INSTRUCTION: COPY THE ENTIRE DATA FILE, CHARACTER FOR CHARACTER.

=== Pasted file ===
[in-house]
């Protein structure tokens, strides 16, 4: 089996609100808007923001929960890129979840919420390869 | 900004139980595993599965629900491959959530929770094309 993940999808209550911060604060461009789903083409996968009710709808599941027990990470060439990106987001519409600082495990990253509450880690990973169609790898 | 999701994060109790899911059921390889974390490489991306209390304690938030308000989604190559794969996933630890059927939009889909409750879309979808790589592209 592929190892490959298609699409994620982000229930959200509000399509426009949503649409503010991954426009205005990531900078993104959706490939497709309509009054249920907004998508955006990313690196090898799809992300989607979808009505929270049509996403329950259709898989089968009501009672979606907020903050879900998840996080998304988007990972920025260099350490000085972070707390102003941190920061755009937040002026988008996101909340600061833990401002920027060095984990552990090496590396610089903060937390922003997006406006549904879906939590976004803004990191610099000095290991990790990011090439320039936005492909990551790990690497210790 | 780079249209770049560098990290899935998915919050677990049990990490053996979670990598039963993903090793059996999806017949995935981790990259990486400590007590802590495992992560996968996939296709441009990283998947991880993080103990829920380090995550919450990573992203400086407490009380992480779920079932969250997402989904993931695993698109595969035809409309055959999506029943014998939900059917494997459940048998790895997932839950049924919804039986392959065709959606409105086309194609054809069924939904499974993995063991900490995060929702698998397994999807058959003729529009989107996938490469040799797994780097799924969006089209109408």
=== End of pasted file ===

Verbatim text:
[in-house]
């Protein structure tokens, strides 16, 4: 089996609100808007923001929960890129979840919420390869 | 900004139980595993599965629900491959959530929770094309 993940999808209550911060604060461009789903083409996968009710709808599941027990990470060439990106987001519409600082495990990253509450880690990973169609790898 | 999701994060109790899911059921390889974390490489991306209390304690938030308000989604190559794969996933630890059927939009889909409750879309979808790589592209 592929190892490959298609699409994620982000229930959200509000399509426009949503649409503010991954426009205005990531900078993104959706490939497709309509009054249920907004998508955006990313690196090898799809992300989607979808009505929270049509996403329950259709898989089968009501009672979606907020903050879900998840996080998304988007990972920025260099350490000085972070707390102003941190920061755009937040002026988008996101909340600061833990401002920027060095984990552990090496590396610089903060937390922003997006406006549904879906939590976004803004990191610099000095290991990790990011090439320039936005492909990551790990690497210790 | 780079249209770049560098990290899935998915919050677990049990990490053996979670990598039963993903090793059996999806017949995935981790990259990486400590007590802590495992992560996968996939296709441009990283998947991880993080103990829920380090995550919450990573992203400086407490009380992480779920079932969250997402989904993931695993698109595969035809409309055959999506029943014998939900059917494997459940048998790895997932839950049924919804039986392959065709959606409105086309194609054809069924939904499974993995063991900490995060929702698998397994999807058959003729529009989107996938490469040799797994780097799924969006089209109408």